Burke Residency 4: Gravel and Gold•
Posted on November 01 2019
Holly and Tomra, Gravel and Gold
Emma: Hi Gravel and Gold! Thank you so much for sitting down to answer my questions.
Shout out to women-owned and operated endeavors! Tell us a little bit about yourself and what inspired you to start a design collective. Where did that vision start and how has it evolved into present-day Gravel and Gold?
Holly & Tomra: Gravel & Gold was started in 2008 in San Francisco, as a shop and creative hub for us and our friends. We wanted a place that would support creativity of all kinds, so we held art shows, dinners, lectures, music and dance performances. We hosted artists for residencies in our homes and we sold vintage treasures we found at flea markets, and jewelry, ceramics and apothecary items made by our friends.
It’s been eleven years and we still do many of the same things, but we’ve added our own line of textiles and clothing. We love textile prints, so we collaborate with artists to make a new design every season. We also love the process of making clothes and being able to dress our friends and family, so it has been really fun to create and grow our own collection.
E: That boob print though—she’s a beauty to behold! I saw her around and knew of her long before I learned she was one of Gravel and Gold’s signature creations. To my mind, this print has become a landmark of contemporary feminism and I’m wondering if feminism and/or gender plays a role in your collective’s mission, operations, or creations.
H & T: We try to run Gravel & Gold as a holistic enterprise. Our driving ethos is a desire to live a healthy life and collaborate with one another. We value communication and individual expression and have a non-hierarchical operation. Our clothes are made for women to feel great in their bodies at work and at play. We like working with women and enjoy the mutually supportive environment that a group of like-minded people can create.
E: I love the hope expressed on your website that the things you make “encourage the freedom to be kind to strangers, fierce foes, and gentle under the sea.” Your collective is presented as a community of makers linked through design and I’d love to hear more about what you think design offers us as humans that is so essential and in need of fierce protection.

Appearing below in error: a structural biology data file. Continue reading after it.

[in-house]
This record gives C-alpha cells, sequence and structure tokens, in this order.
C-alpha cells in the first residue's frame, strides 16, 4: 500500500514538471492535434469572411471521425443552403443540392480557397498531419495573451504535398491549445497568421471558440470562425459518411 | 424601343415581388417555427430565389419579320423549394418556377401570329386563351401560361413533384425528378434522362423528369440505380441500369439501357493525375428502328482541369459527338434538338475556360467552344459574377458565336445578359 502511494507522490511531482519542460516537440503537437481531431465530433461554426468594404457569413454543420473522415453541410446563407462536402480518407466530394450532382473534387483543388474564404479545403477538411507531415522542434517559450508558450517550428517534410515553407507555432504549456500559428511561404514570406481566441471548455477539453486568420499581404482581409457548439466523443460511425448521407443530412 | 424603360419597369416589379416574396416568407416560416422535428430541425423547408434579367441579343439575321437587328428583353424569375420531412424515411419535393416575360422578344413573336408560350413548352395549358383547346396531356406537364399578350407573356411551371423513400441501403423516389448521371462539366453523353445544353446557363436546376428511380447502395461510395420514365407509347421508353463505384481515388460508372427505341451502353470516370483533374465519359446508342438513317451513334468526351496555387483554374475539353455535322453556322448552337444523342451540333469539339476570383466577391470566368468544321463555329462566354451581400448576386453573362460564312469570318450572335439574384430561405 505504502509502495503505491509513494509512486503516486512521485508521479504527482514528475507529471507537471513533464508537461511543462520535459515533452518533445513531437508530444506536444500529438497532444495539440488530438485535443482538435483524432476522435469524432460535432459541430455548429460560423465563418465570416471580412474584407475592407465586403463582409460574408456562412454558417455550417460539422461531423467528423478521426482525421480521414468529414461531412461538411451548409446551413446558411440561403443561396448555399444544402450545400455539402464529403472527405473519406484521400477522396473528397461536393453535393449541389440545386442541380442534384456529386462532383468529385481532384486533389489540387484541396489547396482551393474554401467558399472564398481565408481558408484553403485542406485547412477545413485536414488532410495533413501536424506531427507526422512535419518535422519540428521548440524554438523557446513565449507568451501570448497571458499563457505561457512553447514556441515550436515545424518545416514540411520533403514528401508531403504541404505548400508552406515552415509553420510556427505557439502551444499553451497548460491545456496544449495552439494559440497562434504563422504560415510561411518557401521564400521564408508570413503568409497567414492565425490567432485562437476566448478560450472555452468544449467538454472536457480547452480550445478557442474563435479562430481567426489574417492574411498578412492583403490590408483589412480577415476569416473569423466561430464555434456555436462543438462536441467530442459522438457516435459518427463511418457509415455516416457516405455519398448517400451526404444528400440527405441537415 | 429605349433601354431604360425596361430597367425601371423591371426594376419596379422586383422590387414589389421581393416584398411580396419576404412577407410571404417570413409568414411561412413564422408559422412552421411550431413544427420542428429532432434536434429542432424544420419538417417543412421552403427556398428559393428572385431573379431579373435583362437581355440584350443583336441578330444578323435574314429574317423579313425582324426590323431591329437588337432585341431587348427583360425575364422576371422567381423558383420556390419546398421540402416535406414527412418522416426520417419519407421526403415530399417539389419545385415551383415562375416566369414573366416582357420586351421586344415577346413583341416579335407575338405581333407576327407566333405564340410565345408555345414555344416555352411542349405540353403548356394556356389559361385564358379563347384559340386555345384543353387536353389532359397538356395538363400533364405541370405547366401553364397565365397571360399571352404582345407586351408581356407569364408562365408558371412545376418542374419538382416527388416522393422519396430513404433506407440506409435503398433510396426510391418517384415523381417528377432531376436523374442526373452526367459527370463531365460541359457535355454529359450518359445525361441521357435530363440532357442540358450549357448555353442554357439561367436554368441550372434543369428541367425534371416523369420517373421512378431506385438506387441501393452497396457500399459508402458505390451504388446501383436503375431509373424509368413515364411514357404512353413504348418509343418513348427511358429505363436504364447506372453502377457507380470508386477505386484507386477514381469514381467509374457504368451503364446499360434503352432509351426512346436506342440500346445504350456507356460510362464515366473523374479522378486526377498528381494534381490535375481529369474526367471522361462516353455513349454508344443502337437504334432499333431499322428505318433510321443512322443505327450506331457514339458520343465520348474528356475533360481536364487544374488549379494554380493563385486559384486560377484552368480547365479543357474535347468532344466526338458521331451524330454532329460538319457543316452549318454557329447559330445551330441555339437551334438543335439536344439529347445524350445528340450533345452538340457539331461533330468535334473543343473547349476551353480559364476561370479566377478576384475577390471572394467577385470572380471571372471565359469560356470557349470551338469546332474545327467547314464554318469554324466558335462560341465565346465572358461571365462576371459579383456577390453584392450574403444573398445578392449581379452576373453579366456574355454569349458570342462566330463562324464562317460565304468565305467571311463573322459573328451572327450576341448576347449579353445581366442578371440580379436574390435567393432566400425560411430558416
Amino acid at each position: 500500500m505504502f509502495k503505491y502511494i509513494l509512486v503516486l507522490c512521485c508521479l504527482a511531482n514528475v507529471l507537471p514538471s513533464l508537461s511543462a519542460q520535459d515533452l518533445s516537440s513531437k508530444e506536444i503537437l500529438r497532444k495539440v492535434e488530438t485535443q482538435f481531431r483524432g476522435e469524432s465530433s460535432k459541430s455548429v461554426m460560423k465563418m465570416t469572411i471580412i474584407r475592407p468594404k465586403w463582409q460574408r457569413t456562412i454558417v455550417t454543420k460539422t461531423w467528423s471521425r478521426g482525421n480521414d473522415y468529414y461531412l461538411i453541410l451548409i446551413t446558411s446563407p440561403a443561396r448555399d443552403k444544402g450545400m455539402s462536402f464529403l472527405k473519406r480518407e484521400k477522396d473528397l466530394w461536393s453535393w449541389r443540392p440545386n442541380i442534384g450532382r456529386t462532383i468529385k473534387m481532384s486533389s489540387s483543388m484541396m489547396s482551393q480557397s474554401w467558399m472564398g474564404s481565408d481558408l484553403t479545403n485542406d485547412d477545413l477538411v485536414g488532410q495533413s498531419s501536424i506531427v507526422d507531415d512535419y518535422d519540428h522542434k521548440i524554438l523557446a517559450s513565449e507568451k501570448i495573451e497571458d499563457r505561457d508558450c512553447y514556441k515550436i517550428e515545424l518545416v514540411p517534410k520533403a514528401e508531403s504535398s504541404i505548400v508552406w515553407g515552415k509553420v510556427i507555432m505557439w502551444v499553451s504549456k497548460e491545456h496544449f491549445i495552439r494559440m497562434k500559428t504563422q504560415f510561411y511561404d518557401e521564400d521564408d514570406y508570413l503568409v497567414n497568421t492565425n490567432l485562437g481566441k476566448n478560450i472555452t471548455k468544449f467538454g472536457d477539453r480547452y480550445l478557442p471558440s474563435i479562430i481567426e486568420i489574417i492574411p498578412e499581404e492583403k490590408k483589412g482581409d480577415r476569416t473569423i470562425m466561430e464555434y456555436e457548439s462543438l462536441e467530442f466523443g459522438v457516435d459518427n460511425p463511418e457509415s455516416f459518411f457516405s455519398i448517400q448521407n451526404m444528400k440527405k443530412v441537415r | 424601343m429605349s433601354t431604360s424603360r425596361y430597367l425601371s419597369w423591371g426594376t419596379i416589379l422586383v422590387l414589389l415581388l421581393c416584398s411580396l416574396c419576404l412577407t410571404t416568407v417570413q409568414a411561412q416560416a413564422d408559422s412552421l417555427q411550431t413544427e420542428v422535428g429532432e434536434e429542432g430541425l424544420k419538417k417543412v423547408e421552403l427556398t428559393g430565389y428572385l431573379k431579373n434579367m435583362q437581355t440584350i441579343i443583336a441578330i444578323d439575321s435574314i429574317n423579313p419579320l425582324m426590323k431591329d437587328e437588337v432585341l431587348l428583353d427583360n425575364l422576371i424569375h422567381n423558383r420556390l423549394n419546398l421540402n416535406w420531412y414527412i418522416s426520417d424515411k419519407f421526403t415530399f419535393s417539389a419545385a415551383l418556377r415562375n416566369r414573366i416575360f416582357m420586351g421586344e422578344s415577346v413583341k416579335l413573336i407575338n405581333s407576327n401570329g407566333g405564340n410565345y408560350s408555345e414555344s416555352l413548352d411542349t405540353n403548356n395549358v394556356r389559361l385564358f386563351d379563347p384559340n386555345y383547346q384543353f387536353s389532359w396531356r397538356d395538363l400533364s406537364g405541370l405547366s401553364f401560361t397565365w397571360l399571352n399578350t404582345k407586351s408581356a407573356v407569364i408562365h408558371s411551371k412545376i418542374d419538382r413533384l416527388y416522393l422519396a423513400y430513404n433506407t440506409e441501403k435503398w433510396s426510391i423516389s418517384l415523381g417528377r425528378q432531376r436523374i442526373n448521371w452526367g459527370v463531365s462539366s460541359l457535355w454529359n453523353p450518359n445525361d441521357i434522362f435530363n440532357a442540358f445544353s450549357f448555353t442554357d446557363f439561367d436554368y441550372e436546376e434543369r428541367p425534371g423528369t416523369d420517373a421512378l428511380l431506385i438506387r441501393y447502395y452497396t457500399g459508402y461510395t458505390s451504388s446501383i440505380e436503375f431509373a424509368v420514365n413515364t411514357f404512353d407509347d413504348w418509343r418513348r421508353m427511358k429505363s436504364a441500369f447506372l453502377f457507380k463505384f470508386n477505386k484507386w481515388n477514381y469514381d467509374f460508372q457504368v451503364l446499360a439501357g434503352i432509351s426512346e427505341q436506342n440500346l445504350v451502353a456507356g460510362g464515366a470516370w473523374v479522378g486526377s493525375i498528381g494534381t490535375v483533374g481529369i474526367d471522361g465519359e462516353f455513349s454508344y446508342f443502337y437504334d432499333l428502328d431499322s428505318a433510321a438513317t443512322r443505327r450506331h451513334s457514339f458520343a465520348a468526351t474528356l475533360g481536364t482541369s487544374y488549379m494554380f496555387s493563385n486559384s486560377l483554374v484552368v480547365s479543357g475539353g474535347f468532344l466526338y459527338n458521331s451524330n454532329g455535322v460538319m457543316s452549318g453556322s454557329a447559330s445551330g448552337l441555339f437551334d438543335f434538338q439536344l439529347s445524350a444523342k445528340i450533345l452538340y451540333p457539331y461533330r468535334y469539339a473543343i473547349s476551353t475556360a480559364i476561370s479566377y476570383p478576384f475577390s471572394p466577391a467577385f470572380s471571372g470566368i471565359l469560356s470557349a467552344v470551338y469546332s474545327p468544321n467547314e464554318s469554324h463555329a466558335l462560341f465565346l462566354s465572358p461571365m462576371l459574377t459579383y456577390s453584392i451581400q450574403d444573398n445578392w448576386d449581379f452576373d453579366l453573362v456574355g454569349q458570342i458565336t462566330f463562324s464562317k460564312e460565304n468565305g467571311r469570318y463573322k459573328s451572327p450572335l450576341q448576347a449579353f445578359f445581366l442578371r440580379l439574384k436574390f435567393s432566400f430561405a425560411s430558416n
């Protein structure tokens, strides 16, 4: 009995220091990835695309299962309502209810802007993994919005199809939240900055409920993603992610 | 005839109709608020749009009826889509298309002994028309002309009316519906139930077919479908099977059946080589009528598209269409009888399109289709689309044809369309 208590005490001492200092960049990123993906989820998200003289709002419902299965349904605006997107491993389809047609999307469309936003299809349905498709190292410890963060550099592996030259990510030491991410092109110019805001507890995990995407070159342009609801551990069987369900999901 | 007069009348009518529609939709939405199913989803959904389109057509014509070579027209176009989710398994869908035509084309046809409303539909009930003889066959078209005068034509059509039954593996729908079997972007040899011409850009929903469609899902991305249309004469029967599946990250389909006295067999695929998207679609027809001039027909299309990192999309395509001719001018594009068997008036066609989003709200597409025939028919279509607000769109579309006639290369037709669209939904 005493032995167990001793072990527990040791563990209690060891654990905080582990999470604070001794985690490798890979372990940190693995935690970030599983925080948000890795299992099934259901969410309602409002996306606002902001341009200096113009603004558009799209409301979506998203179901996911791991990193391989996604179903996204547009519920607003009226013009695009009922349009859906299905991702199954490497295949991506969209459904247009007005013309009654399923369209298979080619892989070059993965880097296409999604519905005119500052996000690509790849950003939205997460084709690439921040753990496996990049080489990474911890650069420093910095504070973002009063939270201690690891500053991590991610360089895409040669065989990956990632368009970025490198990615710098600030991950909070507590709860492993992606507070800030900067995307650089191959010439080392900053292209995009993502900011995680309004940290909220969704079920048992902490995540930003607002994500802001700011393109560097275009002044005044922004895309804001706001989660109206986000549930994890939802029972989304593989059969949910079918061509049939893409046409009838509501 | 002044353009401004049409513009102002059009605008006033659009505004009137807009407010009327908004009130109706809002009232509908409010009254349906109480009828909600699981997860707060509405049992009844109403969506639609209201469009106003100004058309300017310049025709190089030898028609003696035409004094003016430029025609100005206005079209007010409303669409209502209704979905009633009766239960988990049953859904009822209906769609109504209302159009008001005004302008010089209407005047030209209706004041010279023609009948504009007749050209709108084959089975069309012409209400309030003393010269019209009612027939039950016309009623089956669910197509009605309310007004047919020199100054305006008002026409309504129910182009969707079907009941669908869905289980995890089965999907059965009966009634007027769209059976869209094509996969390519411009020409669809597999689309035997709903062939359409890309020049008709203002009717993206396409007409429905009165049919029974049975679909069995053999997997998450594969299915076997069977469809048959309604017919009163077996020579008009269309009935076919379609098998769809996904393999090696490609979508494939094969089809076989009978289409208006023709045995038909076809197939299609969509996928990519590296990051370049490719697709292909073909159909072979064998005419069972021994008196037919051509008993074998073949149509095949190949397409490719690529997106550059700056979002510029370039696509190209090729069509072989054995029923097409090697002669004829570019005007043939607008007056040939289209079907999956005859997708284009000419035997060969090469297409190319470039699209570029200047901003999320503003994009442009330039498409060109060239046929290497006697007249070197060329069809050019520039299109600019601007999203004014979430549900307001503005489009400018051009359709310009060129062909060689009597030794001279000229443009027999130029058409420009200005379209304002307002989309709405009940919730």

H & T: What we value most about our work is how design work lets us work with and for other humans. When we are starting a new project, we are thinking about how to make clothes that feel, look and work better.
It is super fun to get together with creative friends to generate new ideas for projects and activities, this makes a wonderful bond between the creating group and for all the other people who get to experience the result whether it is a pair of pants or a dinner party.
Our designs are often nostalgic or referential, we are trying to generate an emotional response, something that gives the person feelings of joy and comfort. We love objects that have a unique aesthetic perspective and show evidence of the human that made it.
And, we have to consider history and context; of craft, of material, of the work that people did before us. We work as lenses that take up information and refract it in a new way.
I think what needs protection is the possibility of making things by hand, working and/or living in a slow, deliberate, intentional way. This is in contrast to the immediacy and digitization of every other aspect of current life. We do so much all the time, and cram so much information and stimuli, that the idea of working with tangible material in human time, with other folks, in person, might be a radical thing.
E: Your studio and retail space are located in the Mission District in San Francisco, could you tell us a little bit about how space and place play a part of Gravel and Gold?
H & T: The Mission District is a distinctive neighborhood, the people and the architecture are diverse. It feels like a village, with everything you could need in a mile radius. We bike and walk most everywhere. We love the deep connections we’ve made by staying in one place for such a long time.
The shop itself is an intimate, welcoming place and acts as a social hub. We are a CSA farm box pick-up site, we have public benches outside, and a hanging chair inside, we welcome kids and the curious to take a load off for a minute or 20. Neighbors of all kinds stop in regularly on their daily routes.
The tech boom has changed the demographics and the types of businesses that you find in the neighborhood, but there are still a lot of unique, independent companies.
We are also really proud to produce all of our apparel in San Francisco, not far from our shop.
E: Is there anything else you’d like to share with us? Any deep dark secrets or funny personal quirks you feel inclined to reveal?
H & T: Our answer is good lead in to your next question! We are constantly thinking about food and cooking, and we usually plan what we're having for dinner while we are eating lunch. :)
E: Finally, I wish we were able to have this conversation over a shared meal rather than via email! It sounds like connecting around meals is a regular occurrence in the community you’ve created and I’m wondering if you could share your favorite dish with us. Go ahead, make us hungry.
H & T: We love peppers! Hot, and sweet, and fresh, and dried, any of the above. We love making salsas or roasting up a big batch of sweet peppers for salads, spreads or sides. We eat them in some form, almost every day.
Our current go-to lunch/ snack is incredibly simple: Cut up a pile of sweet peppers (Bell or Italian roasting peppers) add a good amount of olive oil and some salt, and roast at 375 for 15-30 minutes, tossing every 10 minutes or so, until the peppers are darkened and shriveled. Eat as-is, or spread a slice of country bread with goat cheese and layer the roasted peppers on top.
E: Thank you so much, again, and I can’t wait to encounter your designs at Burke!